Carl ultimately wins the battle for Bud’s soul, but in some ways, he lost the larger war. After all, Douglas didn’t just win an Oscar for his devilishly charismatic performance as Gekko: He also enshrined the character as an aspirational figure amongst the very class that Wall Street set out to critique. Notably, it’s Gekko — and not Bud Fox — who delivers the movie’s immortal line, which has since become an unironic one-percent mantra: “Greed is good.”
Asked whether audiences took the wrong message away from Wall Street, Sheen ultimately feels that Carl’s steadfastness is vindicated. “You have to remember, [Gekko] went to prison, right? I think my character, the father, had a far more important message to share, which is about living an honest life so that you don’t have to move backward and end up falling on your face, you know?” (It’s worth noting that Stone’s latter-day sequel, Wall Street: Money Never Sleeps finds Gekko out of prison and up to his old tricks. Sheen also has a small cameo in the 2010 movie, which reveals that Bud is out of the Wall Street game, but still living the high life.)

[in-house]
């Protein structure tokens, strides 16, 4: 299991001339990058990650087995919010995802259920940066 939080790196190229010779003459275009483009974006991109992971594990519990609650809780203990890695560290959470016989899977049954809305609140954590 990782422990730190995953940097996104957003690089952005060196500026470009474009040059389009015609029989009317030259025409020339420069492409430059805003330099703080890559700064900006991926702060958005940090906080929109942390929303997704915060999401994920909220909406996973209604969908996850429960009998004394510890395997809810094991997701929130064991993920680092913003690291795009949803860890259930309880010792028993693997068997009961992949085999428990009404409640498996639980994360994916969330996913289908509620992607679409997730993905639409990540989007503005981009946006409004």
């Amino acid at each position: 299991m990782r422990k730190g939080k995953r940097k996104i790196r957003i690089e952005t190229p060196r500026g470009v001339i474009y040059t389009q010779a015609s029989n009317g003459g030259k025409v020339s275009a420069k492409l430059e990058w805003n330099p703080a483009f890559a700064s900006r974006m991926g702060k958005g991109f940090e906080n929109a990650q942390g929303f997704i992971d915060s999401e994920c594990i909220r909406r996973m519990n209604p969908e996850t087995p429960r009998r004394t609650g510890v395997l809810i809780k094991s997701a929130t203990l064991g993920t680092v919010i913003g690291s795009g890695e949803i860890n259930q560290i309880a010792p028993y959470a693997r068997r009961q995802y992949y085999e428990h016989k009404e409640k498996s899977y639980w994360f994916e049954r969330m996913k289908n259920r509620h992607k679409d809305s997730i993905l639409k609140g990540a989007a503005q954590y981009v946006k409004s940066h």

Years after Wall Street, Sheen watched Douglas deliver a very different performance on the set of Rob Reiner’s 1995 romantic comedy, The American President. The former Wall Street tycoon remade himself as an unmarried Commander in Chief who puts his administration on the line when he pursues a relationship with Annette Bening’s high-level lobbyist. Sheen played the president’s chief of staff, who runs interference for his boss as his romance becomes the talk of the town.